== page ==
Center for Technology and Innovation

Flor⁠i⁠da Da⁠i⁠ly: Op⁠i⁠n⁠i⁠on: Flor⁠i⁠da Paren⁠t⁠s Need More Onl⁠i⁠ne Educa⁠t⁠⁠i⁠on Op⁠t⁠⁠i⁠ons

By: Dr. J. Robert McClure / 2024

Dr. J. Robert McClure


Center for Technology and Innovation


February 7, 2024

In education, no one size fits all. That’s why Florida must do everything possible to ensure that every learning option is available to every family. Even if families choose an option – like online learning – that didn’t exist a generation or two ago.

Last year, Florida led a surge among states in launching or expanding education savings accounts (ESAs). With ESAs, funds follow students, and parents are empowered to choose schools they believe are best for their children. Florida’s new law expanded the Family Empowerment Scholarship (FES) programs to all students, granting parents the ability to utilize these accounts for their children’s private school tuition, homeschooling, or other education-related expenses.

This led to an influx of new families using scholarship funds and exercising school choice, many for the first time ever. The FES program saw an impressive 30 percent increase since the previous school year, with over 85,000 new students enrolling for the 2023-24 academic year.

Yet, while Florida’s new law expanded opportunities for many families, there was a notable exclusion, which became apparent shortly after the bill was passed. The law prevented scholarship funds from being used for full-time or blended private virtual schools. In effect, the state’s school choice law inadvertently blocked parents from choosing this one school choice model.

Prohibiting private virtual schools from participating in the scholarship program was explained as a drafting error in the original construction of the bill. It was seen as a simple fix for lawmakers – and one that could easily be resolved this legislative session – however, to date, the problem has yet to be addressed.

Florida is a state known for pioneering digital learning in its K-12 public school system. Through public charter schools and school districts – and the nation’s largest state-run program, Florida Virtual School – over 40,000 students are currently enrolled in full-time public virtual schools. Yet this same option remains excluded for private school families.

This exclusion in Florida’s law stands in stark contrast with other states that have passed ESAs. Arizona, West Virginia, Arkansas, and Iowa all permit families to use their funds for the widest range of educational options, including private virtual schools.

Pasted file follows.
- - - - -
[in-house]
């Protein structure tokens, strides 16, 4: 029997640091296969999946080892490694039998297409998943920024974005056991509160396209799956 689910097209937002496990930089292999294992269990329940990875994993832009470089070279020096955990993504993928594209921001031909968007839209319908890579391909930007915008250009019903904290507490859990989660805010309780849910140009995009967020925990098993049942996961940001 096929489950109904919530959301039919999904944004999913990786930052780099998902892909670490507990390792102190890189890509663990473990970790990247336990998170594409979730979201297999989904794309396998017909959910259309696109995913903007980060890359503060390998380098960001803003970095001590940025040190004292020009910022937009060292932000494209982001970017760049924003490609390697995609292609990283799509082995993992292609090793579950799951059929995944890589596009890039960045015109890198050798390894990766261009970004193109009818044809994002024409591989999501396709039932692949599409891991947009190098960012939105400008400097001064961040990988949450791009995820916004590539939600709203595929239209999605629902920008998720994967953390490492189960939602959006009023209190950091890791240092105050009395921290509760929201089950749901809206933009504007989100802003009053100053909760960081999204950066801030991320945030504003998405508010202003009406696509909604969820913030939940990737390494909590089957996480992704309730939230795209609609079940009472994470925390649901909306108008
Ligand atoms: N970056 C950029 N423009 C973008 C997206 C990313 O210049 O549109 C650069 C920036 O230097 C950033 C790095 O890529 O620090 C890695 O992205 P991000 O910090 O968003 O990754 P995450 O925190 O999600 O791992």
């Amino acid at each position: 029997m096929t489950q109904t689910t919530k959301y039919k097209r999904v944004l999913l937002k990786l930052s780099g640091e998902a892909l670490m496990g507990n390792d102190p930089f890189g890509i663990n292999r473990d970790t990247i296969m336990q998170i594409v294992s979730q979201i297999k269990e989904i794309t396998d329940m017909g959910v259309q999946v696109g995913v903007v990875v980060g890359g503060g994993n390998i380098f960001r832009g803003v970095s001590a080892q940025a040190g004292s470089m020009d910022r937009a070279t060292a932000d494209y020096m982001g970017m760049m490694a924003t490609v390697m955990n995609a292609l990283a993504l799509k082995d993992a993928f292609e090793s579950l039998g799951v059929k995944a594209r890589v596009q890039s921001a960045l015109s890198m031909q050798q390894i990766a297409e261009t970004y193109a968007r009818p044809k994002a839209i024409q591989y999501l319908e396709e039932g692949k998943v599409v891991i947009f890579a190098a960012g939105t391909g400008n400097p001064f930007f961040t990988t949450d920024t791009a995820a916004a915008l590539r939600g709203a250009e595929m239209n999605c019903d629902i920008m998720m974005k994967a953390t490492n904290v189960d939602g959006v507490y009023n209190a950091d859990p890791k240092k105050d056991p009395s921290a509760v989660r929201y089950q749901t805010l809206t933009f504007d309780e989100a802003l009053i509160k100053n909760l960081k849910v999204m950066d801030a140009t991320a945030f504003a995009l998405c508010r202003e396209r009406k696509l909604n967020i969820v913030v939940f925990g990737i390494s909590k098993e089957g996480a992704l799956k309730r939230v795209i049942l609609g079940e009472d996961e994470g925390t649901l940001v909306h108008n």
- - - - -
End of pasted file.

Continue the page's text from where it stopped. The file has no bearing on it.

State and national education reform groups have taken notice and are calling for action. In January, a coalition of prominent organizations – American Federation for ChildrenAmericans for ProsperityEdChoiceALEC ActionFlorida Parents for School OptionsHeritage ActionThe James Madison Institute, yes. every kid, and Teach Florida – sent a letter to Florida legislators asking them to fix Florida’s ESA law.

In recent weeks, several parents passionately voiced their concerns at legislative hearings in Tallahassee. They urged their elected representatives to amend the law and give private school families the same access to virtual school options that are available in public schools.

Unfortunately, still no action has been taken by the Legislature on this important issue.

At The James Madison Institute and Associated Industries of Florida, we strongly believe in affording parents maximum flexibility in choosing the educational path that best aligns with their children’s needs. Whether it is a traditional public or private school, charter school, parochial school, full-time virtual school, or homeschool, we stand for equal access to all education options. And we stand for the right of parents to direct the education and welfare of their children.

At its core, education is about empowerment – empowering students to pursue their passions, empowering parents to make choices that align with their values, and giving equal access to all educational models, whether provided through public schools or private schools.

Florida legislators should do what is right for families and amend the law to make full-time and blended private virtual schools eligible for scholarship funds. It’s a small and simple fix, but one that will go a long way to enshrining Florida as America’s leader in educational freedom.

Dr. Robert McClure is the president and CEO of The James Madison Institute in Tallahassee, Florida. 

Brewster B. Bevis is the president and CEO of Associated Industries of Florida (AIF).  Bob McClure is the president and CEO of The James Madison Institute.  

Originally found in Florida Daily.